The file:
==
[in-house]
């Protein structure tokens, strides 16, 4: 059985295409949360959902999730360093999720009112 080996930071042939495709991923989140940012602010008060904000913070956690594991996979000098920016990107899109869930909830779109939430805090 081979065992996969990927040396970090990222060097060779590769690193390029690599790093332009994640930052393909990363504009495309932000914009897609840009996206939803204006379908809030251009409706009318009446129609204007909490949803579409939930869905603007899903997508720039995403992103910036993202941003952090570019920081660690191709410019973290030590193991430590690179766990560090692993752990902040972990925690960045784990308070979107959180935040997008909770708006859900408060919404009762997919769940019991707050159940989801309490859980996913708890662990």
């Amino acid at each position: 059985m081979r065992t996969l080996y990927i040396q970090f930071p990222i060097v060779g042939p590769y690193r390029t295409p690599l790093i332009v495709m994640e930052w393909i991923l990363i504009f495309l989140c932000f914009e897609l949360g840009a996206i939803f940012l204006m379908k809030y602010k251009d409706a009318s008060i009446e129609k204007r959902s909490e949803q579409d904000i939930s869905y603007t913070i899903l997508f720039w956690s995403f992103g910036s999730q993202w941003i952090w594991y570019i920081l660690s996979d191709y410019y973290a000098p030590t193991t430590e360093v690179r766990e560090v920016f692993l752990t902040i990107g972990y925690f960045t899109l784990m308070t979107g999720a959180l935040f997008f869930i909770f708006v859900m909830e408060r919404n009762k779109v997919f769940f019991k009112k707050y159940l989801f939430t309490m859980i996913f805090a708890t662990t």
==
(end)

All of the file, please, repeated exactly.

[in-house]
């Protein structure tokens, strides 16, 4: 059985295409949360959902999730360093999720009112 080996930071042939495709991923989140940012602010008060904000913070956690594991996979000098920016990107899109869930909830779109939430805090 081979065992996969990927040396970090990222060097060779590769690193390029690599790093332009994640930052393909990363504009495309932000914009897609840009996206939803204006379908809030251009409706009318009446129609204007909490949803579409939930869905603007899903997508720039995403992103910036993202941003952090570019920081660690191709410019973290030590193991430590690179766990560090692993752990902040972990925690960045784990308070979107959180935040997008909770708006859900408060919404009762997919769940019991707050159940989801309490859980996913708890662990």
């Amino acid at each position: 059985m081979r065992t996969l080996y990927i040396q970090f930071p990222i060097v060779g042939p590769y690193r390029t295409p690599l790093i332009v495709m994640e930052w393909i991923l990363i504009f495309l989140c932000f914009e897609l949360g840009a996206i939803f940012l204006m379908k809030y602010k251009d409706a009318s008060i009446e129609k204007r959902s909490e949803q579409d904000i939930s869905y603007t913070i899903l997508f720039w956690s995403f992103g910036s999730q993202w941003i952090w594991y570019i920081l660690s996979d191709y410019y973290a000098p030590t193991t430590e360093v690179r766990e560090v920016f692993l752990t902040i990107g972990y925690f960045t899109l784990m308070t979107g999720a959180l935040f997008f869930i909770f708006v859900m909830e408060r919404n009762k779109v997919f769940f019991k009112k707050y159940l989801f939430t309490m859980i996913f805090a708890t662990t």